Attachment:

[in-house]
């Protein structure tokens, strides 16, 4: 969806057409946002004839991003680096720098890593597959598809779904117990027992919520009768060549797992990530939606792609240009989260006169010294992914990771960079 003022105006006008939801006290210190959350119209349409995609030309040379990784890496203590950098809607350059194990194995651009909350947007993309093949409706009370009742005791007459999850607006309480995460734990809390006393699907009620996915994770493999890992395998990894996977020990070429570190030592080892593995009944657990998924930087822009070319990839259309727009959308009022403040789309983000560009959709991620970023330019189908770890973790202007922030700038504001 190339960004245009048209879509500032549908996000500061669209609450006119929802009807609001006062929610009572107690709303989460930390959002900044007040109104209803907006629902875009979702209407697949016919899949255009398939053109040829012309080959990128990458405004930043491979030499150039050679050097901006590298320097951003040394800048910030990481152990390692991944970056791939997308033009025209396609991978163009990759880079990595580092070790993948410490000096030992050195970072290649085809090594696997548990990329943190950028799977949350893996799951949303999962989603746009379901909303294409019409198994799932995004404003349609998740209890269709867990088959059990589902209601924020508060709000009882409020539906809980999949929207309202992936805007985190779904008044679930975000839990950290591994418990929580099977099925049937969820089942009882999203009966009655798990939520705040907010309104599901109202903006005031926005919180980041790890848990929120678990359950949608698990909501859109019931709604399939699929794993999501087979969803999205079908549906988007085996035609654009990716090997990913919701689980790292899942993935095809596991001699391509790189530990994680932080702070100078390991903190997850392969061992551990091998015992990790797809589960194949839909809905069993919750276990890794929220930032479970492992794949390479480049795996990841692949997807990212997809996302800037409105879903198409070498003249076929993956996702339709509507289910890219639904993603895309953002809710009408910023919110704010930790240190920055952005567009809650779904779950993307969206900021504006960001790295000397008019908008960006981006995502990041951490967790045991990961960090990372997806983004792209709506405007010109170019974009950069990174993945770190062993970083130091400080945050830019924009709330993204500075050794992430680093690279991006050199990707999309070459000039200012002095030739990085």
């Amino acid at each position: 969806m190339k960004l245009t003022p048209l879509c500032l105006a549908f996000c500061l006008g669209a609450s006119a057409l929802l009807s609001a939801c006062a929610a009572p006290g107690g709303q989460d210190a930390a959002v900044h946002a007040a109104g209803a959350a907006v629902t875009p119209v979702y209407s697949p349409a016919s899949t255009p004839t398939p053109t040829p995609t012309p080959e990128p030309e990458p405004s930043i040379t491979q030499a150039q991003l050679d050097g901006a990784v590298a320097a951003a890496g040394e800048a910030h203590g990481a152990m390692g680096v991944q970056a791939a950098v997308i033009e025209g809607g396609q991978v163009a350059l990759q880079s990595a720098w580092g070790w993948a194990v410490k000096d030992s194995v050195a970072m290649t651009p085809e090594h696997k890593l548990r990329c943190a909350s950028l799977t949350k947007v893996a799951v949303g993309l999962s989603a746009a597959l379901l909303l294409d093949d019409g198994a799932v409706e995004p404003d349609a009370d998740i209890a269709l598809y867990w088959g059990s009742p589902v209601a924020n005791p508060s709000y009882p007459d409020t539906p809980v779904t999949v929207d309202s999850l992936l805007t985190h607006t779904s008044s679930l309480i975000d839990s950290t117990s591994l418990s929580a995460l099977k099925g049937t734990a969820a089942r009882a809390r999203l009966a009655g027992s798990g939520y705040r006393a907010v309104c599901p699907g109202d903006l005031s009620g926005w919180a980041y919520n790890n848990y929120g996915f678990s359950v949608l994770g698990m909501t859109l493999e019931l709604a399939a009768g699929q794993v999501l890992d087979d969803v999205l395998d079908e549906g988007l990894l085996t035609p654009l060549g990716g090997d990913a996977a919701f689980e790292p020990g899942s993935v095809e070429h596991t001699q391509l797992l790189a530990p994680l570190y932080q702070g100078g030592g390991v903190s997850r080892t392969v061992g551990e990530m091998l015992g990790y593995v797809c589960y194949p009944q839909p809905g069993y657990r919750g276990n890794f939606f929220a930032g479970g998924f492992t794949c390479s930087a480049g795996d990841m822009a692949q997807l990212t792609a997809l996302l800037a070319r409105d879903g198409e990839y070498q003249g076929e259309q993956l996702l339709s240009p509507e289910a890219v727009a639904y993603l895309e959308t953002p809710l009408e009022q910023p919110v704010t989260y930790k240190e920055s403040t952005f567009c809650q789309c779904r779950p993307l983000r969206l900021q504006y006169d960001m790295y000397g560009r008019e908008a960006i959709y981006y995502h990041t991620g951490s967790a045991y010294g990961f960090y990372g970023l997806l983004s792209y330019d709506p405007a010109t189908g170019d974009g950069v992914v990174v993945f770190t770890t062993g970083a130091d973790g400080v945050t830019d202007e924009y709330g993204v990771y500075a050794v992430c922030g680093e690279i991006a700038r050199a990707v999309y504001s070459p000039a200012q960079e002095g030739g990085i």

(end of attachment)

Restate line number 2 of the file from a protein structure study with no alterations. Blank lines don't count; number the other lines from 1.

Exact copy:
């Protein structure tokens, strides 16, 4: 969806057409946002004839991003680096720098890593597959598809779904117990027992919520009768060549797992990530939606792609240009989260006169010294992914990771960079 003022105006006008939801006290210190959350119209349409995609030309040379990784890496203590950098809607350059194990194995651009909350947007993309093949409706009370009742005791007459999850607006309480995460734990809390006393699907009620996915994770493999890992395998990894996977020990070429570190030592080892593995009944657990998924930087822009070319990839259309727009959308009022403040789309983000560009959709991620970023330019189908770890973790202007922030700038504001 190339960004245009048209879509500032549908996000500061669209609450006119929802009807609001006062929610009572107690709303989460930390959002900044007040109104209803907006629902875009979702209407697949016919899949255009398939053109040829012309080959990128990458405004930043491979030499150039050679050097901006590298320097951003040394800048910030990481152990390692991944970056791939997308033009025209396609991978163009990759880079990595580092070790993948410490000096030992050195970072290649085809090594696997548990990329943190950028799977949350893996799951949303999962989603746009379901909303294409019409198994799932995004404003349609998740209890269709867990088959059990589902209601924020508060709000009882409020539906809980999949929207309202992936805007985190779904008044679930975000839990950290591994418990929580099977099925049937969820089942009882999203009966009655798990939520705040907010309104599901109202903006005031926005919180980041790890848990929120678990359950949608698990909501859109019931709604399939699929794993999501087979969803999205079908549906988007085996035609654009990716090997990913919701689980790292899942993935095809596991001699391509790189530990994680932080702070100078390991903190997850392969061992551990091998015992990790797809589960194949839909809905069993919750276990890794929220930032479970492992794949390479480049795996990841692949997807990212997809996302800037409105879903198409070498003249076929993956996702339709509507289910890219639904993603895309953002809710009408910023919110704010930790240190920055952005567009809650779904779950993307969206900021504006960001790295000397008019908008960006981006995502990041951490967790045991990961960090990372997806983004792209709506405007010109170019974009950069990174993945770190062993970083130091400080945050830019924009709330993204500075050794992430680093690279991006050199990707999309070459000039200012002095030739990085």